Last November, the people of Lewiston entrusted me to serve them in the Maine House of Representatives. It has been an honor and privilege to represent Lewiston in Augusta and I will continue to work as hard as I can to be a thoughtful and effective advocate for the city.

Although I have served in a public capacity for the vast majority of my professional life, my first term in the Legislature has been a whirlwind. Speaker of the House Hannah Pingree appointed me to the 13-member Criminal Justice and Public Safety Committee and the committee held public hearings on nearly 100 bills over the last several months.

The Criminal Justice and Public Safety Committee dealt with many important issues throughout the first legislative session, but perhaps none was as important as addressing the state’s economic recession and revenue downturn, and the resulting budget cuts that had to be made to corrections, law enforcement and various public safety programs.

Throughout my first seven months in office, the state has faced major budget gaps and the governor’s budget packages called for nearly every
state department to sacrifice valuable funding for important programs.

Faced with the possibility of having to close the Charleston Correctional Facility, and making painful cuts to various other corrections facilities throughout the state, my fellow committee members and I traveled to Charleston and the others throughout the state, and worked closely with correctional staff and Department of Public Safety officials to find ways to allow the facilities to run more efficiently.

With close collaboration between committee members, state officials and correctional facility employees, we were able to keep the Charleston facility open, saving many jobs and avoiding the prospect of burdening Maine’s other over-crowed jails with 150 new prisoners.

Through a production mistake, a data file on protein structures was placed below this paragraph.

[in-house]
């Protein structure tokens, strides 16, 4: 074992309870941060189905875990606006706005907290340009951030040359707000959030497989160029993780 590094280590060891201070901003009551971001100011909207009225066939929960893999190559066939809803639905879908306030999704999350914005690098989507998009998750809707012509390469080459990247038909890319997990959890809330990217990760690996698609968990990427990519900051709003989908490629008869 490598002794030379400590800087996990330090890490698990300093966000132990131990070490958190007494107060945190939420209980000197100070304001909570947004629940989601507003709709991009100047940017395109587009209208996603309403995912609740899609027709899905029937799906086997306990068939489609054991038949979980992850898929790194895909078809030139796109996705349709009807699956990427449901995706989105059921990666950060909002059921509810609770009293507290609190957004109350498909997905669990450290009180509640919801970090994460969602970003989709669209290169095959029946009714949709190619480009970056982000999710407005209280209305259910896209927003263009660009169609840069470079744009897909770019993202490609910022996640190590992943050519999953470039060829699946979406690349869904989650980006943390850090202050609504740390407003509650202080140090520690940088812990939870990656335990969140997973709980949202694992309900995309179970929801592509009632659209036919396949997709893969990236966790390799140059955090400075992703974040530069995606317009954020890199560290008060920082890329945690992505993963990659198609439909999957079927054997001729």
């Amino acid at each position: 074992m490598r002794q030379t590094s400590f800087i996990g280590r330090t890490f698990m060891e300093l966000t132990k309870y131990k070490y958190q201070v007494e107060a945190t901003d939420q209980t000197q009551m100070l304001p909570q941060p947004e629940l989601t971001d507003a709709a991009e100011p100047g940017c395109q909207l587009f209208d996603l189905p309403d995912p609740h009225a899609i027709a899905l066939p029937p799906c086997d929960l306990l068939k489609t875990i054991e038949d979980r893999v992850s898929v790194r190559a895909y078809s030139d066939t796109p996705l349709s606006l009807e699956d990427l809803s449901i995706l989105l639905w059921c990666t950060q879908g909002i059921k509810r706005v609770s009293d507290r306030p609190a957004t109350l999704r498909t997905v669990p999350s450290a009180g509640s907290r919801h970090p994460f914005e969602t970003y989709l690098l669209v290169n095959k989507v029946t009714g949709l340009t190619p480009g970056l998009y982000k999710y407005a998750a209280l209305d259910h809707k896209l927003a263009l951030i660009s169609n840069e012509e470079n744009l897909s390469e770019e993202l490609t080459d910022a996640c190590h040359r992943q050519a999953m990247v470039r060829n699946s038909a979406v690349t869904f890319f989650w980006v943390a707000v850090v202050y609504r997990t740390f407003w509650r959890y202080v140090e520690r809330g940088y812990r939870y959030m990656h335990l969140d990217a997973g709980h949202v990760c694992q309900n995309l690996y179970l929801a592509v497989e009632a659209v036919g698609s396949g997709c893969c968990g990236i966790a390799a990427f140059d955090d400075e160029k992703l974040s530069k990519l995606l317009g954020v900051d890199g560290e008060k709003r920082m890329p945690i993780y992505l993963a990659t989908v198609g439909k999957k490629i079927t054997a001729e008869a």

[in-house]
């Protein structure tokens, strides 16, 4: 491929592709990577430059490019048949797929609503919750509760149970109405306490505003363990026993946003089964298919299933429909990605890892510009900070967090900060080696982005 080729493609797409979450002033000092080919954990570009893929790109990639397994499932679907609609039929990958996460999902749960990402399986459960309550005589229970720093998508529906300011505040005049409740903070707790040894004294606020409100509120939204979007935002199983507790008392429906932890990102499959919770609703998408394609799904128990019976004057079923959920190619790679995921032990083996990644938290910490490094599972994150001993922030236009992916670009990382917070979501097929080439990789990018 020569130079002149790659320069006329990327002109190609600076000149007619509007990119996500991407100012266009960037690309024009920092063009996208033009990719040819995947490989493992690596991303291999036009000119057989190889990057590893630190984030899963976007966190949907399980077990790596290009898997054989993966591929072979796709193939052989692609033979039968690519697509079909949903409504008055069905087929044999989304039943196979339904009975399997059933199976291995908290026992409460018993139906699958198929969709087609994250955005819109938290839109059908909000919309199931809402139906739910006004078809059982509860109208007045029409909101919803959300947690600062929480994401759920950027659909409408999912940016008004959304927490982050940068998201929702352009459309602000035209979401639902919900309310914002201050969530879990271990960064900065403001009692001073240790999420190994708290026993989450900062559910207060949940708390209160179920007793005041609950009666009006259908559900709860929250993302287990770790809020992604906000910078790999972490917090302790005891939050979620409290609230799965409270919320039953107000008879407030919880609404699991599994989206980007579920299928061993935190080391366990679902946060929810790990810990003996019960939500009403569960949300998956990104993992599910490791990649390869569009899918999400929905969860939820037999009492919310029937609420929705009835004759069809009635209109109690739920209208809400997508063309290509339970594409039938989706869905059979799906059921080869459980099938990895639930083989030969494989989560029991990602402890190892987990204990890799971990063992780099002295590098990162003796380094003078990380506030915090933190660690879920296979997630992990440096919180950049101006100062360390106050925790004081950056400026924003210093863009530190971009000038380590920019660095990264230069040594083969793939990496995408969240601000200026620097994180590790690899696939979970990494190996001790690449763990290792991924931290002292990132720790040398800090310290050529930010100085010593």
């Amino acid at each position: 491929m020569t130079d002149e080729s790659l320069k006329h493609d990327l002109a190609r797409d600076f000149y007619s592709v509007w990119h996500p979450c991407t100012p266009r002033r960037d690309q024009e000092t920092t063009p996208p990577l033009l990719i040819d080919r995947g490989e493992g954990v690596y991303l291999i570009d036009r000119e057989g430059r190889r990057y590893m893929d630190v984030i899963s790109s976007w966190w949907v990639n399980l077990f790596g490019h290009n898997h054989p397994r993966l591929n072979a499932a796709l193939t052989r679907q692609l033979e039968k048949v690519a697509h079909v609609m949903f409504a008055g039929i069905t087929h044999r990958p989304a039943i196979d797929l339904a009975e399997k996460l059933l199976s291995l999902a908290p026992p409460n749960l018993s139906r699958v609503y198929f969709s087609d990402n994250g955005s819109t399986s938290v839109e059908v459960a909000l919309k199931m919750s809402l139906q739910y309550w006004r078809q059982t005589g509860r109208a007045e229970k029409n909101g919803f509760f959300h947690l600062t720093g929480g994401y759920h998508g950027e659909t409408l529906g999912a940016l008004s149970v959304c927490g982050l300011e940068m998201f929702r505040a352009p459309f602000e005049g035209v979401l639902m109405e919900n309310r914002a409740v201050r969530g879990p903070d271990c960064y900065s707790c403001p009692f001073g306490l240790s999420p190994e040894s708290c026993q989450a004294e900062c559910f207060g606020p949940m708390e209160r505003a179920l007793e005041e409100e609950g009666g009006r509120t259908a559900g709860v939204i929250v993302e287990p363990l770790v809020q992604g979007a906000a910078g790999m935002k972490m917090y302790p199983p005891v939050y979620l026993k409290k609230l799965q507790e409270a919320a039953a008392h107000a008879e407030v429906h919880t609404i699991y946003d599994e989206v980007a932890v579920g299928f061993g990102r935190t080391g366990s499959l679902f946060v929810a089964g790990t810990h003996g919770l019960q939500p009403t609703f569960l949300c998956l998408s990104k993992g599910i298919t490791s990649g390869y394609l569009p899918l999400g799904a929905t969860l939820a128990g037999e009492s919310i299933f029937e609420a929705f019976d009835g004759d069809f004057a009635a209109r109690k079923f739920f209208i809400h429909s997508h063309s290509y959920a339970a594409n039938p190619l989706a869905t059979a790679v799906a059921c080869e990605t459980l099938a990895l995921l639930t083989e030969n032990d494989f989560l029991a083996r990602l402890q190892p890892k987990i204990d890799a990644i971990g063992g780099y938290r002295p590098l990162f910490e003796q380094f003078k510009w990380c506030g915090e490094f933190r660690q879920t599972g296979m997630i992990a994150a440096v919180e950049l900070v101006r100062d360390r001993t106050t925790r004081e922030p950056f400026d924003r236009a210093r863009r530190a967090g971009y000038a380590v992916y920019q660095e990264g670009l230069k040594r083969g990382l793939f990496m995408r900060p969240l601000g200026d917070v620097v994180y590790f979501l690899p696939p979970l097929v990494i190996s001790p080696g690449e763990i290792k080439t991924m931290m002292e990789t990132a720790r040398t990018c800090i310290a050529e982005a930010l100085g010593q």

While many people complain about bureaucratic delays and partisan bickering throughout government, I was very proud to see legislators,
state officials and state employees come together under difficult circumstances to make smart and timely decisions that benefited the
people of Maine.

Many bills came before the Legislature this session and I used the values I learned living in Lewiston my entire life to guide my votes on
many important issues. One issue that faced the Legislature was the legalization of fireworks. Although House members were initially willing to support such an idea, as a former Lewiston fire chief and firefighter for over 30 years, I knew that legalizing fireworks would put Maine people at risk. I spoke on the House floor on the dangers of unregulated fireworks and the resulting injuries to children and adults in other states, and successfully helped the effort to defeat the bill.

I was also proud to sponsor a bill that called for increased transparency and regulations surrounding college textbook selling practices in an effort to inform and protect students and consumers. College students are paying way too much for textbooks and it’s clear that publishing industry tactics, not competitive markets, are driving up the costs.

At a time when students can barely afford to pay tuition, they deserve to pay fair market value for the materials they need. Although the Legislature’s Education and Cultural Affairs Committee recommended the legislation not be passed, I am pleased to report the recently enacted federal Higher Education Opportunity Act will go into effect next year and contains many of the important provisions contained in my bill.

Throughout my time in the Legislature, I will continue to work hard on behalf of the people of Lewiston. We’re all facing difficult and
uncertain times now, but by sticking together and planning for better days ahead, the people of Lewiston will weather this storm and continue to move forward.

Rep. Michel Lajoie represents part of Lewiston in District 71 in the Maine House of Representatives. Call 713-7119 or e-mail 
[email protected]

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